I am saddened to convey this news on the passing of Damian Evans, best known for his work on the LiDAR survey of Angkor and other regions in Southeast Asia. His passing is a great loss to the archaeology community in Southeast Asia, particularly in Cambodia. I share the following obituary penned by colleagues Christophe Pottier, Martin Polkinghorne and Mitch Hendrickson:
It is with deepest regret to inform you of the passing of Damian Evans on Sept 12 in Paris, France. For the last two years our dear friend and colleague had been tenaciously fighting an aggressive form of cancer. He died peacefully, accompanied by close family and will be deeply missed by those who knew and worked with him.
Damian’s career, cut far too short, greatly transformed the general understanding of Angkorian settlement patterns and we will be indebted to his efforts for decades to come. He began working in Cambodia as an undergraduate student in the late 90s and was a formative member of the Greater Angkor Project based at the University of Sydney. Damian’s Honours and PhD theses employed multiple remote sensing platforms and ground surveys to extend the map of Angkor and redefine the nature of occupation and hydraulic patterns utilized by the Khmer Empire. The pinnacle of his research career was the successful direction of two extensive lidar missions in Cambodia. The second mission, funded by the European Research Council (ERC) and based at the École française d’Extrême-Orient (EFEO), produced the single largest lidar data capture in the world and put Southeast Asia clearly on the map as a leader in global archaeological research. Earlier this year, he organized the delivery of a 3000sqkm lidar coverage in south Laos on an EFEO project supported by the Agence française de Dévelopement. Damian was also currently working on another pioneering ERC funded project that would extend the Cambodian experience to other sites and countries across Southeast Asia, and that would integrate AI and automatic learning into the analysis of settlement data.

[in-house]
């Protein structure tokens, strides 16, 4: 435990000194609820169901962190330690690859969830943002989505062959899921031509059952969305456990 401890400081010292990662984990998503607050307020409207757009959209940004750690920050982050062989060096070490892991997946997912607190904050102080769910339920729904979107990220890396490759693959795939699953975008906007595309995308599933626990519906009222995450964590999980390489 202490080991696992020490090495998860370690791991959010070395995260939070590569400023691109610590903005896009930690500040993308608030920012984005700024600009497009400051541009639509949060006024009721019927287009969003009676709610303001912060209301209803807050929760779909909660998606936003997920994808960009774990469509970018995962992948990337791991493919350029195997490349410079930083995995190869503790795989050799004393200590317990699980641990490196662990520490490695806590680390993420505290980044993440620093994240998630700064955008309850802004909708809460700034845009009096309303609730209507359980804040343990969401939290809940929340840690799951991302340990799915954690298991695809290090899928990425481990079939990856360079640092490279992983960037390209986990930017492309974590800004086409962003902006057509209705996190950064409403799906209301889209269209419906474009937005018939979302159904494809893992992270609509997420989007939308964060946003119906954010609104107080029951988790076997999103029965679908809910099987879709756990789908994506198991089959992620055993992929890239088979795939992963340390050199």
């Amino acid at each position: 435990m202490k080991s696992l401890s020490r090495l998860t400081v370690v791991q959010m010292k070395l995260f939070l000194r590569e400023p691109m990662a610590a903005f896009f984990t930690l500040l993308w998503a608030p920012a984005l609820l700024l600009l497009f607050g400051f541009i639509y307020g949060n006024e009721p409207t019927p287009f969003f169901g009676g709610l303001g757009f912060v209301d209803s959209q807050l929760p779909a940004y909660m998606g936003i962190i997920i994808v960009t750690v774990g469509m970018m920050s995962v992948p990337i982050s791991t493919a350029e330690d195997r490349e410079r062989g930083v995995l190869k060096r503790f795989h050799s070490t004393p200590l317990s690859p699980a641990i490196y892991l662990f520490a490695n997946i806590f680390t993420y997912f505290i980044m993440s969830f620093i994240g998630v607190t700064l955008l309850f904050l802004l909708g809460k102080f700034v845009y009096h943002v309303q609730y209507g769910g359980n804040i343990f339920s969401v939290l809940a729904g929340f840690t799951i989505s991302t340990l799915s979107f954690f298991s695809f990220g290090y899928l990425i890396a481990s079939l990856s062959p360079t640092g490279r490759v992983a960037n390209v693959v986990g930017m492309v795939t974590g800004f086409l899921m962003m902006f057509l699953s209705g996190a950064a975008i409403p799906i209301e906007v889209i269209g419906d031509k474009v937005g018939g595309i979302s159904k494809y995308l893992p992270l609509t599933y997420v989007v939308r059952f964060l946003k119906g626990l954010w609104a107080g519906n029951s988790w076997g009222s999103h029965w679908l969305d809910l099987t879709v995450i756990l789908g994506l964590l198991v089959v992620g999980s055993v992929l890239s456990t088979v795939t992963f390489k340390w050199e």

Damian’s written contributions in ‘Angkor and the Khmer Civilization’ with Michael Coe and recent ‘The Angkorian World’ will remain essential English-language reference works for the next generation. His numerous articles, including those in PNAS changed perceptions of Angkor from a collection of temples to the vibrant pre-modern agro-urban city we understand today. Damian’s research was exacting, dynamic and always sought to push the needle that little bit further. Perhaps most importantly he worked from a truly collaborative ethic that he initiated and maintained around the lidar, evidenced through the numerous co-authors he published with.
On a personal note, he is survived by a loving family who will dearly miss him. Damian was father to two beautiful children who he loved ceaselessly. He made friends effortlessly across social and cultural boundaries and will be remembered for his relentless work ethic, boundless generosity, and good humour.
Rest in peace, dear friend.
I have good memories of Damian – he generously offered his residence for me to stay in during my first fieldwork stint in the Greater Angkor Project 12 years ago, and he was also a follower of this website. Condolences to his friends and family.
The Guardian has also published an obiturary, which can be found here.